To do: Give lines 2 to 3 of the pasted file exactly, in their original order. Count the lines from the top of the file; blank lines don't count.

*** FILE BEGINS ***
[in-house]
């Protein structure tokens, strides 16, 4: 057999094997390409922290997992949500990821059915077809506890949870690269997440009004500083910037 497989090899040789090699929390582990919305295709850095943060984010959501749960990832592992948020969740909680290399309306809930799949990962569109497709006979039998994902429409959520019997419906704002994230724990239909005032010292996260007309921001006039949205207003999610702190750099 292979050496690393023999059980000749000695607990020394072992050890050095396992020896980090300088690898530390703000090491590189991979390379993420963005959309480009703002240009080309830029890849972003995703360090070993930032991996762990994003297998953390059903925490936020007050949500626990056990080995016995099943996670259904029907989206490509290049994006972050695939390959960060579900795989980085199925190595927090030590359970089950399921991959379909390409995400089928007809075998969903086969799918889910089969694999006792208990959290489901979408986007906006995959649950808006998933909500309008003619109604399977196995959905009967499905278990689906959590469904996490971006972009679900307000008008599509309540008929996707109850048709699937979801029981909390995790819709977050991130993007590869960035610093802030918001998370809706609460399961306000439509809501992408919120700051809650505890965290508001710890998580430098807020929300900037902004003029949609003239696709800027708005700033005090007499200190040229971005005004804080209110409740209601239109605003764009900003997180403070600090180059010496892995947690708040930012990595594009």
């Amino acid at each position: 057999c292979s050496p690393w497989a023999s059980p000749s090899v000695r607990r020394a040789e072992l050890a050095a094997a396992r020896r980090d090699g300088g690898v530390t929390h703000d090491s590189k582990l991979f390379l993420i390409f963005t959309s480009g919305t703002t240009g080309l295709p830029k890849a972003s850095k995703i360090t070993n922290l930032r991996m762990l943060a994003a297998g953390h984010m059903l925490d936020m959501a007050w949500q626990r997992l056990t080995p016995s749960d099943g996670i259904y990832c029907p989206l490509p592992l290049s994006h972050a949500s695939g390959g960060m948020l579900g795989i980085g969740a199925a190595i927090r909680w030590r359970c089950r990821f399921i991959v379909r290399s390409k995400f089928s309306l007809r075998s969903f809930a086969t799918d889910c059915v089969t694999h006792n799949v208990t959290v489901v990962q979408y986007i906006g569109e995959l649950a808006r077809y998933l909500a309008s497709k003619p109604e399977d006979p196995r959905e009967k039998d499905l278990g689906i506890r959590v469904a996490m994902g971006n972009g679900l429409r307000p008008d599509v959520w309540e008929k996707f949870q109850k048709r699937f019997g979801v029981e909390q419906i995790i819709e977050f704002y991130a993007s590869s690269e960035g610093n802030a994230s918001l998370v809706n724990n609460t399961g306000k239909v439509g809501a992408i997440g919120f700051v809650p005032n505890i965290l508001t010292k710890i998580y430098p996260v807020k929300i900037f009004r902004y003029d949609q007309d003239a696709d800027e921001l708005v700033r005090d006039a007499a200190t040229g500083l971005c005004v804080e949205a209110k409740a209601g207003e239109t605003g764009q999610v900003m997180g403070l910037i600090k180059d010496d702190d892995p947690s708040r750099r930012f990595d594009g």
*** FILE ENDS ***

């Protein structure tokens, strides 16, 4: 057999094997390409922290997992949500990821059915077809506890949870690269997440009004500083910037 497989090899040789090699929390582990919305295709850095943060984010959501749960990832592992948020969740909680290399309306809930799949990962569109497709006979039998994902429409959520019997419906704002994230724990239909005032010292996260007309921001006039949205207003999610702190750099 292979050496690393023999059980000749000695607990020394072992050890050095396992020896980090300088690898530390703000090491590189991979390379993420963005959309480009703002240009080309830029890849972003995703360090070993930032991996762990994003297998953390059903925490936020007050949500626990056990080995016995099943996670259904029907989206490509290049994006972050695939390959960060579900795989980085199925190595927090030590359970089950399921991959379909390409995400089928007809075998969903086969799918889910089969694999006792208990959290489901979408986007906006995959649950808006998933909500309008003619109604399977196995959905009967499905278990689906959590469904996490971006972009679900307000008008599509309540008929996707109850048709699937979801029981909390995790819709977050991130993007590869960035610093802030918001998370809706609460399961306000439509809501992408919120700051809650505890965290508001710890998580430098807020929300900037902004003029949609003239696709800027708005700033005090007499200190040229971005005004804080209110409740209601239109605003764009900003997180403070600090180059010496892995947690708040930012990595594009």
């Amino acid at each position: 057999c292979s050496p690393w497989a023999s059980p000749s090899v000695r607990r020394a040789e072992l050890a050095a094997a396992r020896r980090d090699g300088g690898v530390t929390h703000d090491s590189k582990l991979f390379l993420i390409f963005t959309s480009g919305t703002t240009g080309l295709p830029k890849a972003s850095k995703i360090t070993n922290l930032r991996m762990l943060a994003a297998g953390h984010m059903l925490d936020m959501a007050w949500q626990r997992l056990t080995p016995s749960d099943g996670i259904y990832c029907p989206l490509p592992l290049s994006h972050a949500s695939g390959g960060m948020l579900g795989i980085g969740a199925a190595i927090r909680w030590r359970c089950r990821f399921i991959v379909r290399s390409k995400f089928s309306l007809r075998s969903f809930a086969t799918d889910c059915v089969t694999h006792n799949v208990t959290v489901v990962q979408y986007i906006g569109e995959l649950a808006r077809y998933l909500a309008s497709k003619p109604e399977d006979p196995r959905e009967k039998d499905l278990g689906i506890r959590v469904a996490m994902g971006n972009g679900l429409r307000p008008d599509v959520w309540e008929k996707f949870q109850k048709r699937f019997g979801v029981e909390q419906i995790i819709e977050f704002y991130a993007s590869s690269e960035g610093n802030a994230s918001l998370v809706n724990n609460t399961g306000k239909v439509g809501a992408i997440g919120f700051v809650p005032n505890i965290l508001t010292k710890i998580y430098p996260v807020k929300i900037f009004r902004y003029d949609q007309d003239a696709d800027e921001l708005v700033r005090d006039a007499a200190t040229g500083l971005c005004v804080e949205a209110k409740a209601g207003e239109t605003g764009q999610v900003m997180g403070l910037i600090k180059d010496d702190d892995p947690s708040r750099r930012f990595d594009g």